The issue of reasonable notice regarding a forum selection clause is a question of law for the court to determine. Unless evidence shows otherwise, clicking "I Agree" must be seen as providing adequate notice of the forum selection clause.
Caspi v. Microsoft Network
732 A.2d 528 (1999)
(Offer and Acceptance)
The amended class action complaint in eighteen counts sought diverse relief against two related corporate entities, The Microsoft Network, L.L.C. and Microsoft Corporation (collectively, Microsoft). Plaintiffs asserted various theories including breach of contract, common law fraud, and consumer fraud in the way Microsoft had "rolled over" MSN membership into more expensive plans. Among the claims was an accusation that Microsoft had engaged in "unilateral negative option billing," a practice condemned by the attorneys general of twenty-one states, including New Jersey's, with regard to a Microsoft competitor, America Online, Inc. Under the practice as alleged, Microsoft, without notice to or permission from MSN members, unilaterally charged them increased membership fees attributable to a change in service plans.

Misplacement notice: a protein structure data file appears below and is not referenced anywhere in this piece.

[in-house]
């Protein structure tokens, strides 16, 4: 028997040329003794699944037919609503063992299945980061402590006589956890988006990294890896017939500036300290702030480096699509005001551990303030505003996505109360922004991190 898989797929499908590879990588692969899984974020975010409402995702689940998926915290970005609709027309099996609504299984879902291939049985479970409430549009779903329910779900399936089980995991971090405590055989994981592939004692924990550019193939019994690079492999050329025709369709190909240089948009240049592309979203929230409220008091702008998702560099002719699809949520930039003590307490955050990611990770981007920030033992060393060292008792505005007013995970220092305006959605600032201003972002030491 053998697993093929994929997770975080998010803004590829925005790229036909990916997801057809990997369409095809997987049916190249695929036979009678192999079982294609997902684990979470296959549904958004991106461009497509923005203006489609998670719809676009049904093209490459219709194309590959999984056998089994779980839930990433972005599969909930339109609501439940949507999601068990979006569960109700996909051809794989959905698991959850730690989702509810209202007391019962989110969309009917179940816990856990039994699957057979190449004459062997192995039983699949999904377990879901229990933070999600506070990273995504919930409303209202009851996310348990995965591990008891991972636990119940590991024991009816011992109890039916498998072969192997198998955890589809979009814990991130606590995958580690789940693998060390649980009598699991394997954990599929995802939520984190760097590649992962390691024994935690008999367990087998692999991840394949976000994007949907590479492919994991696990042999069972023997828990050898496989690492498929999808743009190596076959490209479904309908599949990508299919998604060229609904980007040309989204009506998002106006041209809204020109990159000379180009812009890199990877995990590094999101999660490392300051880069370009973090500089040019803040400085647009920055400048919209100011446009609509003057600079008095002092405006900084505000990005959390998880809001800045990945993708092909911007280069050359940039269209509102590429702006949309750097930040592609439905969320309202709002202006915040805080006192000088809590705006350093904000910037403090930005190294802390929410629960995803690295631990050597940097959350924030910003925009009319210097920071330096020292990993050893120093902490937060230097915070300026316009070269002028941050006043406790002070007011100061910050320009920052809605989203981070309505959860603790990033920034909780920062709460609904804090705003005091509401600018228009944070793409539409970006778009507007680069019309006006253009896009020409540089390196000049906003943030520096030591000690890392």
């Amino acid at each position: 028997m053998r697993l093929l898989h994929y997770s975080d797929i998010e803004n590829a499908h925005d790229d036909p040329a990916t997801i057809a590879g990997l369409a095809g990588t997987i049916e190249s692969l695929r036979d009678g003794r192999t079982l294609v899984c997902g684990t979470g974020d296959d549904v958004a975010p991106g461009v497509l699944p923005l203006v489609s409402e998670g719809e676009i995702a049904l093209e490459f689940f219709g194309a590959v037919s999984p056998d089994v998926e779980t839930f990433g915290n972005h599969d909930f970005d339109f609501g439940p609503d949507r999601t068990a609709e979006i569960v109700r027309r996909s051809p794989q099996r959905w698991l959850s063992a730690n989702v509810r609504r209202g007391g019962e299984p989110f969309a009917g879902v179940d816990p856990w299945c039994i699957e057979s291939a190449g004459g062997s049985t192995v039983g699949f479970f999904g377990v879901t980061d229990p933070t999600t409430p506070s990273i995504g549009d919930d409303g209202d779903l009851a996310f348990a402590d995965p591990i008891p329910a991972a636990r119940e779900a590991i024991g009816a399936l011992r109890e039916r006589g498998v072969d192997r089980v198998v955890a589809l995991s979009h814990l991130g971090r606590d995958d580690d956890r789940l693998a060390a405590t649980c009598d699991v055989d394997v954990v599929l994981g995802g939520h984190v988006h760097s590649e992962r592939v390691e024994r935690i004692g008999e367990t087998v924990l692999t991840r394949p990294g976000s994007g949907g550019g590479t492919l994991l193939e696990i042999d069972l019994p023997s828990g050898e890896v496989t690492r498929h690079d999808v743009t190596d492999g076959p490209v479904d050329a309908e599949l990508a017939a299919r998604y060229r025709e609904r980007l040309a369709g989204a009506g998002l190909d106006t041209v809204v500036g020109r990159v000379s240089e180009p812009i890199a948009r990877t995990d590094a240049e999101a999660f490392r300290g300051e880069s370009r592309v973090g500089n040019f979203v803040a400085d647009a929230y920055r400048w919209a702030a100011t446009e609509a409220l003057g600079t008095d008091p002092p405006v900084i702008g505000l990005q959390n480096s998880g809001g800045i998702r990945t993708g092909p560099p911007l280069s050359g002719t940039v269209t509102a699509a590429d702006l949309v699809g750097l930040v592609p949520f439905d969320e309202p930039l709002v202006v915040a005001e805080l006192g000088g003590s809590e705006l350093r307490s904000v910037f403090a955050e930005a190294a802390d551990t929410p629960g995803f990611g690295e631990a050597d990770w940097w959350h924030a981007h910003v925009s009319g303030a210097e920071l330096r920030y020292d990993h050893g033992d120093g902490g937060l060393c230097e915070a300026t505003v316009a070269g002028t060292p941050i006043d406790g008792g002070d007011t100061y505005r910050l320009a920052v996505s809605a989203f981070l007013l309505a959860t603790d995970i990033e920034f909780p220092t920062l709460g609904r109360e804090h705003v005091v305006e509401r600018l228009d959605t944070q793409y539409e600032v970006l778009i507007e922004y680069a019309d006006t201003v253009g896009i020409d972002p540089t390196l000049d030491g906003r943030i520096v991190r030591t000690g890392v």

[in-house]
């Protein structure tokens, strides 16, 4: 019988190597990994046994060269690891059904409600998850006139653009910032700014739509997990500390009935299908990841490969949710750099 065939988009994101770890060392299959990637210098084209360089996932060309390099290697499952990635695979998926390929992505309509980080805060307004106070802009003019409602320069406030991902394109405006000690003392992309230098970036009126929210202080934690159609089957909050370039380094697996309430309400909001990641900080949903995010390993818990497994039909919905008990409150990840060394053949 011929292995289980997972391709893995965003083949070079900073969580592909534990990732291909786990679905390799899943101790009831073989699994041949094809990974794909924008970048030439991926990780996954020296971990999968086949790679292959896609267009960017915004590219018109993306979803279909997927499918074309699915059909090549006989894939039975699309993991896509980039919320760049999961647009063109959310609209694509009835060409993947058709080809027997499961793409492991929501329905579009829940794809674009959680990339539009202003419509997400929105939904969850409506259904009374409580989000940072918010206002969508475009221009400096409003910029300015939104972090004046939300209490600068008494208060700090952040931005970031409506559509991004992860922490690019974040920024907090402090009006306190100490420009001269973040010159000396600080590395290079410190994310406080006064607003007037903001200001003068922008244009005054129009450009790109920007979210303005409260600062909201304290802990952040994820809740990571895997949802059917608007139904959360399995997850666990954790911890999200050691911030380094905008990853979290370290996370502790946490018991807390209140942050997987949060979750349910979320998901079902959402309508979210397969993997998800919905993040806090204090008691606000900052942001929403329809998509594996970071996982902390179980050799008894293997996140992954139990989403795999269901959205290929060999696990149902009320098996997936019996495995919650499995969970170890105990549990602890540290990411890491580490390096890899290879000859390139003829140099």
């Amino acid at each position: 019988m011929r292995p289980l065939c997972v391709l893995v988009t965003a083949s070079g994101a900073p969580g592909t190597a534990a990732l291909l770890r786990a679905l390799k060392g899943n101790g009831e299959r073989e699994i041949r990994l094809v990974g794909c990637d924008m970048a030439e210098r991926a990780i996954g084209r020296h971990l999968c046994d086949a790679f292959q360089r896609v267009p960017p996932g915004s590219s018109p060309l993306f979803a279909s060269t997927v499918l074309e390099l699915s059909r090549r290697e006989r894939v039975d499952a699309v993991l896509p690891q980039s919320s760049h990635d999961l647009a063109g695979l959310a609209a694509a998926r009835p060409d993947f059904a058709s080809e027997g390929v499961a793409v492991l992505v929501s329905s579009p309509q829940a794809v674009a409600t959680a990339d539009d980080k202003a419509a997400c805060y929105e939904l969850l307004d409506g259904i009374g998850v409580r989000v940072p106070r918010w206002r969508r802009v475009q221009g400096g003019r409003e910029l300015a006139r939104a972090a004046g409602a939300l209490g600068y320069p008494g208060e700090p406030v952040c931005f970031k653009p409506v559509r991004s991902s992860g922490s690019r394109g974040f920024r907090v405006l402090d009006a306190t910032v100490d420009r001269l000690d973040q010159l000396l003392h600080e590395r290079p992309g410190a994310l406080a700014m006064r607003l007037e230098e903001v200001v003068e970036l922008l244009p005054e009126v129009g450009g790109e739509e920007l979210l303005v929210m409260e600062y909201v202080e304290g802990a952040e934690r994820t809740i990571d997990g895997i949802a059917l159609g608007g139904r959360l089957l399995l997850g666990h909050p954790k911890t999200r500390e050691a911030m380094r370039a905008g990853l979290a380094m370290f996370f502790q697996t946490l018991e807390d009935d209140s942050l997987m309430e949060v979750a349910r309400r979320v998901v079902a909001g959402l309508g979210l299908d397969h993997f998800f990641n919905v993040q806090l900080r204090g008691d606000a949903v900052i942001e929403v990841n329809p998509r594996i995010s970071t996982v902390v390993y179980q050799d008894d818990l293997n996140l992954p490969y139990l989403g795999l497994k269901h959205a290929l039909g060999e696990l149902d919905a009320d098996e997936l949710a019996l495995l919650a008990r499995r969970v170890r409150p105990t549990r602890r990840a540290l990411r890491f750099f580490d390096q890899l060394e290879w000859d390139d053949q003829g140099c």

The four named plaintiffs are members of MSN. Two reside in New Jersey; the others in Ohio and New York. Purporting to represent a nationwide class of 1.5 million similarly aggrieved MSN members, plaintiffs, in May 1997, moved for multi-state class action certification.
Shortly thereafter, defendants moved to dismiss the amended complaint for lack of jurisdiction and improper venue by reason of the forum selection clause which, defendants contended, was in every MSN membership agreement and bound all the named plaintiffs and all members of the class they purported to represent. That clause, paragraph 15.1 of the MSN membership agreement, provided:
This agreement is governed by the laws of the State of Washington, USA, and you consent to the exclusive jurisdiction and venue of courts in King County, Washington in all disputes arising out of or relating to your use of MSN or your MSN membership.